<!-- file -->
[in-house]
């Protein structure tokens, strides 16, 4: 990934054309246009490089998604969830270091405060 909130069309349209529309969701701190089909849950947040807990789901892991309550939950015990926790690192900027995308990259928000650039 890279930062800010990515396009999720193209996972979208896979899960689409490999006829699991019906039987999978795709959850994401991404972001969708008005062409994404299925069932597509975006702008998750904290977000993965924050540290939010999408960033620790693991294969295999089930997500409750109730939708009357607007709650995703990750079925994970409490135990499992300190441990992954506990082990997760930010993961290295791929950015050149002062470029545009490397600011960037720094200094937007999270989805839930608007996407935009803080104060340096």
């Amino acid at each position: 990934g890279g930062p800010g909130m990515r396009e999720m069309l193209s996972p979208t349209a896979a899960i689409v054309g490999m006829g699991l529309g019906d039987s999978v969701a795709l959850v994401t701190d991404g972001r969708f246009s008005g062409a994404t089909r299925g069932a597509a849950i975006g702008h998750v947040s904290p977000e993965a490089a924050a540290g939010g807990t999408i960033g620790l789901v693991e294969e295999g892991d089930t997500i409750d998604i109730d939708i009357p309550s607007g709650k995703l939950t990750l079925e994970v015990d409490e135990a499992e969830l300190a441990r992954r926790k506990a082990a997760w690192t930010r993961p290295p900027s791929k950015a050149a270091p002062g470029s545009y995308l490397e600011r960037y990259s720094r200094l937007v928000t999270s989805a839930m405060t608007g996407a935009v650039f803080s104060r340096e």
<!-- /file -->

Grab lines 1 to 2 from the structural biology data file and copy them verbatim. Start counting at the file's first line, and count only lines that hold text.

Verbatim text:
[in-house]
């Protein structure tokens, strides 16, 4: 990934054309246009490089998604969830270091405060 909130069309349209529309969701701190089909849950947040807990789901892991309550939950015990926790690192900027995308990259928000650039 890279930062800010990515396009999720193209996972979208896979899960689409490999006829699991019906039987999978795709959850994401991404972001969708008005062409994404299925069932597509975006702008998750904290977000993965924050540290939010999408960033620790693991294969295999089930997500409750109730939708009357607007709650995703990750079925994970409490135990499992300190441990992954506990082990997760930010993961290295791929950015050149002062470029545009490397600011960037720094200094937007999270989805839930608007996407935009803080104060340096």